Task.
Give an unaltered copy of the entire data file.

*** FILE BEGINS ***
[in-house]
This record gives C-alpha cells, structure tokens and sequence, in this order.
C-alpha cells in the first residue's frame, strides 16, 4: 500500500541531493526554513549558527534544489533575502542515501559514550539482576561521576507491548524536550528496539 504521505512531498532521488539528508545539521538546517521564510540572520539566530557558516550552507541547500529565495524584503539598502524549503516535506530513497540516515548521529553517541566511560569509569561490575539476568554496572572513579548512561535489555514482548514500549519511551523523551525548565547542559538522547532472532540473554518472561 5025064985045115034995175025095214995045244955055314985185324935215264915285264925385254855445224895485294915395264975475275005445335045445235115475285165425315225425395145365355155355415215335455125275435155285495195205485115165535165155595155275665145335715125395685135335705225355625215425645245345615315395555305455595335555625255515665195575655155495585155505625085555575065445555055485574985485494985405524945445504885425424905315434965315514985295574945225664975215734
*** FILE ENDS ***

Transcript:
[in-house]
This record gives C-alpha cells, structure tokens and sequence, in this order.
C-alpha cells in the first residue's frame, strides 16, 4: 500500500541531493526554513549558527534544489533575502542515501559514550539482576561521576507491548524536550528496539 504521505512531498532521488539528508545539521538546517521564510540572520539566530557558516550552507541547500529565495524584503539598502524549503516535506530513497540516515548521529553517541566511560569509569561490575539476568554496572572513579548512561535489555514482548514500549519511551523523551525548565547542559538522547532472532540473554518472561 5025064985045115034995175025095214995045244955055314985185324935215264915285264925385254855445224895485294915395264975475275005445335045445235115475285165425315225425395145365355155355415215335455125275435155285495195205485115165535165155595155275665145335715125395685135335705225355625215425645245345615315395555305455595335555625255515665195575655155495585155505625085555575065445555055485574985485494985405524945445504885425424905315434965315514985295574945225664975215734